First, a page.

By Vanessa Salvia
The Cool Roof Rating Council explains that a cool roof is one that strongly reflects sunlight (solar energy) and also cools itself by efficiently emitting any heat that was absorbed.
The U.S. Department of Energy’s document, “Consumer Guide to Cool Roofs,” explains that in the mid-1980s, researchers in the U.S. were measuring the energy savings offered by test rods coated with “solar radiation control coatings.” Today, we know that cool roofs keep interior spaces cooler, which lowers energy costs, keeps buildings and homes more comfortable, and can reduce carbon emissions because if the interior is cooler, people use less electricity for air conditioning. Cool roofs can be either coatings or membranes They are typically white, but other light colors have similar benefits.
How Cool Roofs Work
While there is more awareness now of the concept of cool roofs, they aren’t new. Light-colored and reflective roofs have been in use since the 1960s in Europe, and the 1970s in North America. Cool roofs can be composed of coatings or membranes, and some materials, like light-colored wood shingles or clay tiles, can have cooling elements. Even green, or vegetative roofs can be considered cool roofs because they are cooled by the evaporation of water from plants, and the soil layer provides another layer of insulation.
An organization called the Cool Roof Rating Council explains that a cool roof is one that strongly reflects sunlight (solar energy) and also cools itself by efficiently emitting any heat that was absorbed. This definition contains the two most important terms related to cool roofs: reflectivity and emissivity. Cool roof materials reflect the solar radiation back into the atmosphere, meaning they are reflective, while cool roof materials also radiate any heat that they absorb, meaning they have high emissivity. These two qualities combined mean that the roof stays cooler, which reduces the amount of heat that transfers to the interior of the building, and the roof effectively radiates away any heat that it did absorb rather than holding on to it. Roofs need to be able to release any heat they absorb back out into the atmosphere. Roof materials with low emissivity mean the materials directly below it retain heat longer, which can eventually reach the interior of the building.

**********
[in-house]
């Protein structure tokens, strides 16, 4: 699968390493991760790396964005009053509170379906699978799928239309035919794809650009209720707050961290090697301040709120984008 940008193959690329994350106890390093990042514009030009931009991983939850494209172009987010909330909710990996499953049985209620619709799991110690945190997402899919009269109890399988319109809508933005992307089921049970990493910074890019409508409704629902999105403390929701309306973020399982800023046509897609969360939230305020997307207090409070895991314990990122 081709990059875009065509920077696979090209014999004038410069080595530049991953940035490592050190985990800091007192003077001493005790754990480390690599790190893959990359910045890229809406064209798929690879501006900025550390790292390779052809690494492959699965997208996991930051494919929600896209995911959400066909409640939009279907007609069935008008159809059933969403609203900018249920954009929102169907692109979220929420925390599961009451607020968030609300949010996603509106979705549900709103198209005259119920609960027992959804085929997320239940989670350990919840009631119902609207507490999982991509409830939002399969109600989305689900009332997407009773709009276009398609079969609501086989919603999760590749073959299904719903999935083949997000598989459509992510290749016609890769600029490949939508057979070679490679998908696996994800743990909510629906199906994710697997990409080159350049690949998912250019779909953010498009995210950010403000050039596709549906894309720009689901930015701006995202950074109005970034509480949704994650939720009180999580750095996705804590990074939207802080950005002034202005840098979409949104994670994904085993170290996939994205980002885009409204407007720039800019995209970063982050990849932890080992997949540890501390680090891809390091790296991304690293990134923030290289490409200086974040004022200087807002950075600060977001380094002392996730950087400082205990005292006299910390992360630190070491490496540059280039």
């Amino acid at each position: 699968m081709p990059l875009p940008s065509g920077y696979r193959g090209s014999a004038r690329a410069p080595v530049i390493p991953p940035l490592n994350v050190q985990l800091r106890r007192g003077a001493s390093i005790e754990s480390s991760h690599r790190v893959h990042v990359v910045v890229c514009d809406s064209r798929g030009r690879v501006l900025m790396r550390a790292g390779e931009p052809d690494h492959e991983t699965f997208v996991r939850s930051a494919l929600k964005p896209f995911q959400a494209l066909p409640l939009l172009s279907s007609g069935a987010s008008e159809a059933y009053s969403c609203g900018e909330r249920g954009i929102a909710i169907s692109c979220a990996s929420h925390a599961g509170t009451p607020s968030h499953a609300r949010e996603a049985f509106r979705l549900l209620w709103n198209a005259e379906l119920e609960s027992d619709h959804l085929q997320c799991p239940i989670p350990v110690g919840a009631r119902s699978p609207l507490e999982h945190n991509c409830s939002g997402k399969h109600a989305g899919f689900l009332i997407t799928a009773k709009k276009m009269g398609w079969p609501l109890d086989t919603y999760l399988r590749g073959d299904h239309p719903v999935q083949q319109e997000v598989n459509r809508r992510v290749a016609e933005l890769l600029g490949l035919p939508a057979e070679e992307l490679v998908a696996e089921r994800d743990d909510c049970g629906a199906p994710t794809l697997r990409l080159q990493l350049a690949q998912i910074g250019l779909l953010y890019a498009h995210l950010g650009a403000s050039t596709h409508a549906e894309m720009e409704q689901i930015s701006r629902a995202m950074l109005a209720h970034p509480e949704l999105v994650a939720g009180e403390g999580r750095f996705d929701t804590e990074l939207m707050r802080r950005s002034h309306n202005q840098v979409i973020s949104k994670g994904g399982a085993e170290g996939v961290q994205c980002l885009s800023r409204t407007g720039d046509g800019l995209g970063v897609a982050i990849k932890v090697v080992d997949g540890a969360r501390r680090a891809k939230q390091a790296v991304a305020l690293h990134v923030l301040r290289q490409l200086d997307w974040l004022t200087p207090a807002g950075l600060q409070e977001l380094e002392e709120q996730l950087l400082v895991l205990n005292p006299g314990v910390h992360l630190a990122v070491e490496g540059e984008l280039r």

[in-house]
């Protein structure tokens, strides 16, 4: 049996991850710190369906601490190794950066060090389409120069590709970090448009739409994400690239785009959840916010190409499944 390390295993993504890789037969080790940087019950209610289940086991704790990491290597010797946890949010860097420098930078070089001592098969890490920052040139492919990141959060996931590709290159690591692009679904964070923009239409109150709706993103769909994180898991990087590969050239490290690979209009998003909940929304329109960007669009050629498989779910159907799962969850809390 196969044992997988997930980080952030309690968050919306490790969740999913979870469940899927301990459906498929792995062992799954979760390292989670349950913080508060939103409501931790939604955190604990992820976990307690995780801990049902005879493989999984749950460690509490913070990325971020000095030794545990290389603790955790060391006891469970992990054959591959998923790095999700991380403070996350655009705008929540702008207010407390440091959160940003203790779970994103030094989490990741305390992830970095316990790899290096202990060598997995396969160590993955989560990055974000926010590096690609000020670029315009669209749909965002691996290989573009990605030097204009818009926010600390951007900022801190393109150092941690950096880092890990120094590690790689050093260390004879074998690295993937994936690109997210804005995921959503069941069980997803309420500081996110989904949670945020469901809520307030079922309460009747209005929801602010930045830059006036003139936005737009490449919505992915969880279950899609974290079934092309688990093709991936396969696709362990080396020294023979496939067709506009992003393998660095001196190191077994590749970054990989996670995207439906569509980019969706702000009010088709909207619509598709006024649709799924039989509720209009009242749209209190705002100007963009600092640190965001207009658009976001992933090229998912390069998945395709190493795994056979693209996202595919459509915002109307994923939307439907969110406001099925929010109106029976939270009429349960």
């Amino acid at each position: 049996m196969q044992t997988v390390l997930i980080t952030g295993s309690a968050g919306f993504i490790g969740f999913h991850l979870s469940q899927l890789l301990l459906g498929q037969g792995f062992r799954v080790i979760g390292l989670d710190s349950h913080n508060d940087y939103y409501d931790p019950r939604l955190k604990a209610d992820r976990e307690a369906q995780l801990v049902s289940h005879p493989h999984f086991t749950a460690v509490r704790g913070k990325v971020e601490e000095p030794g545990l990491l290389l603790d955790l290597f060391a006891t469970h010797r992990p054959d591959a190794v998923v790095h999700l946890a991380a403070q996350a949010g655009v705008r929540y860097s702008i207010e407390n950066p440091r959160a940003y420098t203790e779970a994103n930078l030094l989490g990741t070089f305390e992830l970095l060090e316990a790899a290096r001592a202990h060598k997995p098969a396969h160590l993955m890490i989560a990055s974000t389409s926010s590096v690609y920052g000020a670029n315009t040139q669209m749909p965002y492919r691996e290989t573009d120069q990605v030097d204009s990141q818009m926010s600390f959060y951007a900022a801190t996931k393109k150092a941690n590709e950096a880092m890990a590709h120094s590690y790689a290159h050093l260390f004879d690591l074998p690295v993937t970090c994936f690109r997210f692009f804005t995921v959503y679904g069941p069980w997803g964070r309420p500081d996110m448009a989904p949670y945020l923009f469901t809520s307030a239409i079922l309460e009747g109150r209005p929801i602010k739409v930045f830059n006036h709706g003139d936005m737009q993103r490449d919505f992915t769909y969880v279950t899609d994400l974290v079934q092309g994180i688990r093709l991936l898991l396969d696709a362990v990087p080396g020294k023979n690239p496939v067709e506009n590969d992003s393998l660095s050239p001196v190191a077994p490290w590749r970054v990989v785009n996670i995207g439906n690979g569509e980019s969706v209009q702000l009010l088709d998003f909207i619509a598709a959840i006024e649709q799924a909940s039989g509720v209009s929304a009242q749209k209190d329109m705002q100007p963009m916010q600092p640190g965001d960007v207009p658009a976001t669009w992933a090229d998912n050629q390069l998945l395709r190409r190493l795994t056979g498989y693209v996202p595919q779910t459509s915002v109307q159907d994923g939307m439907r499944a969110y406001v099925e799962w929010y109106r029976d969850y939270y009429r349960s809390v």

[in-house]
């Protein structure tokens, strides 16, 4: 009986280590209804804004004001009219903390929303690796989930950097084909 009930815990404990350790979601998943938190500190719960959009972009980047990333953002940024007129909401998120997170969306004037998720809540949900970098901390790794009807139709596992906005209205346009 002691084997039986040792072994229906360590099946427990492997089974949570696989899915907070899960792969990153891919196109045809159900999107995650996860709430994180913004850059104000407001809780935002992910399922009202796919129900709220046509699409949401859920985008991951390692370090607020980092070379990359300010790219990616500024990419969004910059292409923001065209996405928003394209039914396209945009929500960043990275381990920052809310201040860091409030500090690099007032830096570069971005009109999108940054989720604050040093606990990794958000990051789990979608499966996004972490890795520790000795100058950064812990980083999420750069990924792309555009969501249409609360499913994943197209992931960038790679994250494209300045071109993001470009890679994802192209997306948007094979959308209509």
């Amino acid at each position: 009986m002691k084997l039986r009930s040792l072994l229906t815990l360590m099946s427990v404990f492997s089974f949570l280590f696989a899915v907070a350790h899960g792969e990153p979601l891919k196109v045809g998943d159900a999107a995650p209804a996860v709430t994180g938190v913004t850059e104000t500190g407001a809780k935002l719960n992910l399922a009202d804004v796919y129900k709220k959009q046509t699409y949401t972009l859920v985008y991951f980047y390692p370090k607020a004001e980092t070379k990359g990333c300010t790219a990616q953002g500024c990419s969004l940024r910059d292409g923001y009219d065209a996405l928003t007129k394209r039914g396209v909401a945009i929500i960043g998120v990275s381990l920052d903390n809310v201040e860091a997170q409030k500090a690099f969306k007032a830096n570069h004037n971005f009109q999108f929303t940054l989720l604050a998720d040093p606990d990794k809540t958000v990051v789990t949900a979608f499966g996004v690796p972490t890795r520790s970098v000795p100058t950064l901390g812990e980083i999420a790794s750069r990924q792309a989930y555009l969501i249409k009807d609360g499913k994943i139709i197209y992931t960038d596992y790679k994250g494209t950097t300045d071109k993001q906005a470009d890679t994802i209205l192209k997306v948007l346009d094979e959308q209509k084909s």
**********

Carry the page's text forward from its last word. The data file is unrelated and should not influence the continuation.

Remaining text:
Chris Salazar, chief operating officer for Karnak Roof Coatings in New Jersey, explains that for low sloped roofs or flat roofs, the minimum reflectivity has to be 75%. ENERGY STAR’s emissivity requirement for both low-slope and steep-slope roofing applications, which is greater than or equal to 0.75. While emissivity didn’t have a specific requirement, Salazar says they wanted it to be better than 60%. The Energy Star roof products program launched in 1999 but was sunsetted in 2021 with the rationale that efficient commercial roofing is now driven by codes and voluntary building standards.
“A 75% reflectivity rate means that if you have 100% UV light hitting a roof that has a reflectivity of 75%, that roof is rejecting 75% of the heat that was directed at that roof,” Salazar says. “Emissivity is a little different. A roof absorbs heat as the sun shines on it. When you remove the sunlight, a roof that is highly emissive will get rid of that heat very quickly. A roof that has low emissivity will retain that heat for a very long time.”
Salazar explains that black membranes, for instance, start off with very low reflectivity and high emissivity. As they turn gray, both of those parameters invert. Meaning that in black roofs, as reflectivity goes up, emissivity goes down. To Salazar, reflectivity is the most important parameter. “Wind cools roofs down pretty quickly,” he says.
Reflectivity fades over time with some products more than others. Salazar explains that a sloped roof that has dirt accumulated will lose reflectivity. But a low-sloped roof where the dirt either doesn’t accumulate or is washed off regularly will retain its reflectivity. A flat roof that is not maintained will also lose its reflectivity. “Proactive washing is a good idea for any roof,” he says.
Cool Roof Materials